WHY ENTREPRENEURSHIP EDUCATION MUST START BEFORE UNIVERSITY

Entrepreneurship has a broader meaning than simply starting an enterprise. It encompasses a habit of mind and is an approach to addressing challenges and risks. Many people may default to be entrepreneurs because of the uncertainties of how one may be able to earn a future living. Many individuals may default to becoming the entrepreneur of their own lives — i.e., self-employed or being more entrepreneurial in some way, never having intended to start something.

Increasingly, it is very easy to envision a future where many will not be traditionally employed job holders, but rather will earn a living by being a multi-tasking “company-of-one.” This might mean earning money by utilising specialised skills or knowledge directly for clients; functioning as an independent contractor doing work arranged through an intermediary agency etc.

People who do this will require the same skills as traditional entrepreneurs: presenting yourself and your ideas, effective/succinct writing, negotiation, self-branding and the basics of running a business. So, it’s increasingly urgent to prepare young people for the possibility that this is how they will earn their living. Here are the reasons why entrepreneurship education must start before university:

 

COLLEGE GRADUATES ARE DRIVING TAXIS
Many recent university graduates are already experiencing a challenging job market and troubling underemployment. In polls of recent college graduates, from 41% (April 2013 Accenture Report, Wall Street Journal January 2014, Gallup2013) to 46% (May2014 Accenture Report, Federal Reserve Bank of New York Report) said they were either underemployed or didn’t even need a degree for their current job.

Entrepreneurship Education, Teaching Entrepreneurship in High Schools, Becoming Influential Young Entrepreneurs

COLLEGE GRADUATES ARE DRIVING TAXIS

It is predicted that AI will replace the solid careers now held by university-educated knowledge workers who use data and set decision rules: accountants, auditors, structural engineers and many others. And in further testament to the underemployment of university graduates, Wall Street Journal online recently reported that 15% of taxi drivers in the US have a college degree, up from less than 1% in 1970.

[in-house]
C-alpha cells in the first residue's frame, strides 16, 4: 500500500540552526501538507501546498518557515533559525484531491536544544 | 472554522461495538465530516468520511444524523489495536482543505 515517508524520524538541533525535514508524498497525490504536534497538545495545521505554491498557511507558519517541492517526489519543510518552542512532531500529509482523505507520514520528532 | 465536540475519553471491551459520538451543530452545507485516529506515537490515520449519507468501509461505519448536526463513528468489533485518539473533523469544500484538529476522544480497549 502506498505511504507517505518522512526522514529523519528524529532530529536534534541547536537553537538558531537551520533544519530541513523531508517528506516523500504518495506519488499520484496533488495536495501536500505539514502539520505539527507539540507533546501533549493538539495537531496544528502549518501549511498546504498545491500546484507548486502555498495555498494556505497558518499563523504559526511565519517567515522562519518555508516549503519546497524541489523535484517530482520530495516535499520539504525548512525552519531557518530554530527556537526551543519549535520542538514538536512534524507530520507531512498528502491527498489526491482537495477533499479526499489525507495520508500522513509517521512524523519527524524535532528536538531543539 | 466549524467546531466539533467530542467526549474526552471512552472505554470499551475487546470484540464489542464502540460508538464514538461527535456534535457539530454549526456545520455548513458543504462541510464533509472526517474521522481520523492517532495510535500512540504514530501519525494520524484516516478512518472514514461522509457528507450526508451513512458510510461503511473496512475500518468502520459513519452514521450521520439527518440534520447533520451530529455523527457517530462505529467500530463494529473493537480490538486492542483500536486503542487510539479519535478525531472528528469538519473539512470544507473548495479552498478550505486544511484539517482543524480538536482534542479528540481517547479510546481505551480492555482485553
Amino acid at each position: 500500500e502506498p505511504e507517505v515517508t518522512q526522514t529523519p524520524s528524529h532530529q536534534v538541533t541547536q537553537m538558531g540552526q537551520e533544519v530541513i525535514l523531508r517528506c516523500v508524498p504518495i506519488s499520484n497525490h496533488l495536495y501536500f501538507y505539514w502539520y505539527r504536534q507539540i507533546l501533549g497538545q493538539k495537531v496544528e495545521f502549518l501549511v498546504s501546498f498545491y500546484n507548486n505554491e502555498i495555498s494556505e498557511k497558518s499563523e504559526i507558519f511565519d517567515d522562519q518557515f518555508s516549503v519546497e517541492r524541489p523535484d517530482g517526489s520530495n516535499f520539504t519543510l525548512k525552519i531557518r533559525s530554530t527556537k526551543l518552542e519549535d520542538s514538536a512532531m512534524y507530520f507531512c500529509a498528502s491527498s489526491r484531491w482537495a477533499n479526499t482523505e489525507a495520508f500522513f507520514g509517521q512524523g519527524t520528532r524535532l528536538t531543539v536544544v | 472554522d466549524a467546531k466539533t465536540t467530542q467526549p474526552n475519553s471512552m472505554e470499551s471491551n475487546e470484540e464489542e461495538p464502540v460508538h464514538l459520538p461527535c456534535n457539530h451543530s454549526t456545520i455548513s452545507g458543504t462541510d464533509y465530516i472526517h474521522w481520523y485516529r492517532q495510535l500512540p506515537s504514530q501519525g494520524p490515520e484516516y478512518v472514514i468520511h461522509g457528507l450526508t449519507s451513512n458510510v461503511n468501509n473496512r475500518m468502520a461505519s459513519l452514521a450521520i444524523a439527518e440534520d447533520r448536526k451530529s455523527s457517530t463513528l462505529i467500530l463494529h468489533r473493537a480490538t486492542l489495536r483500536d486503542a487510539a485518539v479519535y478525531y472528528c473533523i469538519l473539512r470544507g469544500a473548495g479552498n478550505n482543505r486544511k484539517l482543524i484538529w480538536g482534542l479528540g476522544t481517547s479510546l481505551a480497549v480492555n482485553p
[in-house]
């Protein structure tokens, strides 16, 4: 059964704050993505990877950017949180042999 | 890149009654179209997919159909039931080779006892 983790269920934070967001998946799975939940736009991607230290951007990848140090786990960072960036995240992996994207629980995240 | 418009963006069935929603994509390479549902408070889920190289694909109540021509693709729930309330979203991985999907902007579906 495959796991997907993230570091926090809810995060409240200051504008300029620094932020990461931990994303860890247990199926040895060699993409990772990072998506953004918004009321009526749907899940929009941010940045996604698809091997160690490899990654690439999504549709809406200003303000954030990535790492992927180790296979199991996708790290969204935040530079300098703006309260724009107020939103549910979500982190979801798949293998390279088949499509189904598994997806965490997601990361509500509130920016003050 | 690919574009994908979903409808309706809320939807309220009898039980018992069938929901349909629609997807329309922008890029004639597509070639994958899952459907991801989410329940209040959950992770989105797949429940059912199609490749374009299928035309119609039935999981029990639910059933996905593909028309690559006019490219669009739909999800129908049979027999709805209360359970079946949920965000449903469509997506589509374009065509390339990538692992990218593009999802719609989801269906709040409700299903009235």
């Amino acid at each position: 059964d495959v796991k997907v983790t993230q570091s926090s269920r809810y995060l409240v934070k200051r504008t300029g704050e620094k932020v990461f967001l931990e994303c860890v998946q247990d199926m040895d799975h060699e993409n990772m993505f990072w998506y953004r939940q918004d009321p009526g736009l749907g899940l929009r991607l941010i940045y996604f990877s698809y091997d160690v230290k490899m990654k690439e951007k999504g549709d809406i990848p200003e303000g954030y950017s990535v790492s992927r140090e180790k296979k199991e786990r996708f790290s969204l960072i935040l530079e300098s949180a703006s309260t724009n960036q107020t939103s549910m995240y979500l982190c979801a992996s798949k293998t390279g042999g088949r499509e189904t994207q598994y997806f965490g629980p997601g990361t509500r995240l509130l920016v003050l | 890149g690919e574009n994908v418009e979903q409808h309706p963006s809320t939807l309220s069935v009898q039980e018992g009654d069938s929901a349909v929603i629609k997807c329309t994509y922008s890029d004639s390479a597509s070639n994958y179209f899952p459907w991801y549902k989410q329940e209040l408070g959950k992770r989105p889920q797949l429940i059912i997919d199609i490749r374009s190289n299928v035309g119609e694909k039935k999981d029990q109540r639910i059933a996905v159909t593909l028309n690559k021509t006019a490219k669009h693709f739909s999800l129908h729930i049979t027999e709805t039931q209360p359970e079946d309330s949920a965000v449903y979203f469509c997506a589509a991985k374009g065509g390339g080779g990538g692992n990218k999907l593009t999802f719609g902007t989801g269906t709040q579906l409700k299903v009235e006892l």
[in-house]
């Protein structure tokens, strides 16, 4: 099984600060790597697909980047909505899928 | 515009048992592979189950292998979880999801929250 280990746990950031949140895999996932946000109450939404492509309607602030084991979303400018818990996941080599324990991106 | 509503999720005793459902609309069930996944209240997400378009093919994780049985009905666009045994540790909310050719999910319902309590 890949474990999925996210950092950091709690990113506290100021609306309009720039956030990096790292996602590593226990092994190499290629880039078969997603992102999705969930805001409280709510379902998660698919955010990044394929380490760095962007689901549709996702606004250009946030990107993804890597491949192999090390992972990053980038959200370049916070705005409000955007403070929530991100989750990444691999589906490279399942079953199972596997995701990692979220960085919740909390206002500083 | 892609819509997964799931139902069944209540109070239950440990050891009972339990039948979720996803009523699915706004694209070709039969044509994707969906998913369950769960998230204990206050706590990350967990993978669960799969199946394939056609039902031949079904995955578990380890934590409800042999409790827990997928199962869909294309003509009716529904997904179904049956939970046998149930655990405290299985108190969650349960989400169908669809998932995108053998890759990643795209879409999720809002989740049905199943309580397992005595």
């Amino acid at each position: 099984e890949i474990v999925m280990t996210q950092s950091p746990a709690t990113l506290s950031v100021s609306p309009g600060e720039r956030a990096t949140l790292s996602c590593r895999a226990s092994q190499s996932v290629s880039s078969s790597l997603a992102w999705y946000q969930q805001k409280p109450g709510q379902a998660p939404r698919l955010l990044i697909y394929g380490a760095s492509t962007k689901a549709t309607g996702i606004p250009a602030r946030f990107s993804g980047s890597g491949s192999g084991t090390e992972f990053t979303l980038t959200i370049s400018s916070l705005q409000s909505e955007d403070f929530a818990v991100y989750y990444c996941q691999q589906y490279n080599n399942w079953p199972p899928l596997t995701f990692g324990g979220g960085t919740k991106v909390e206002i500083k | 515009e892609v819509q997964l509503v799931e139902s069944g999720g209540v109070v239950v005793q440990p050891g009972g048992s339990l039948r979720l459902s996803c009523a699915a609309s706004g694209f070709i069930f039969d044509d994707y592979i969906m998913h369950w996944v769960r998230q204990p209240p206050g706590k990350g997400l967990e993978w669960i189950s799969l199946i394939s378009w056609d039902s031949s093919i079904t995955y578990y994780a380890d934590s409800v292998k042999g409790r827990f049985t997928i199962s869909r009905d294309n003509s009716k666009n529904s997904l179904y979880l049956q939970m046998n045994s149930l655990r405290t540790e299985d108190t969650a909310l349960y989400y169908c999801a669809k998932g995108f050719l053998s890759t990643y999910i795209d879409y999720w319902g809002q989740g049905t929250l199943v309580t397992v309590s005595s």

THE MOST EFFECTIVE PLACE TO TEACH ENTREPRENEURIAL REALITIES
High school is the most effective place to teach entrepreneurial realities and give students the skills they need before they start their career path. Historically, in developed societies such as the US, completing a high school education has been deemed sufficient to get a job or earn a living.

For those aspiring to have a “career” that offers far greater earning potential than just a “job”, a college education or other advanced training was the prescription. Unfortunately, many traditional paths to securing a “good living” including a number involving university education, are slipping away.

High school the most effective place to teach entrepreneurship.

THE MOST EFFECTIVE PLACE TO TEACH ENTREPRENEURIAL REALITIES

The income-earning path chosen as a student departs high school is often a pivotal decision in his or her life, often setting a life-long trajectory. To make such a critical decision, students must have a clear picture of the accelerating changes in the potential for earning a living today and the growing uncertainty of future work. Students must have this knowledge before high school graduation.
High school is the most effective place to teach these realities and give students the skills they need before they start their career path. Finally, while nobody has figured out how society can deal with technology replacing human endeavour, being the “entrepreneur of one’s own life” provides a mind set with a greater range of alternatives and skills for dealing with an uncertain future.

 

From: Entrepreneurship Education Must Start Before College. By Roy Carriker. Entrepreneur & Innovation Exchange Published online at EIX.org on October 04 2017 DOI: 10.17919/X97T0X

 

 

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Categories: Entrepreneurship and Small Business

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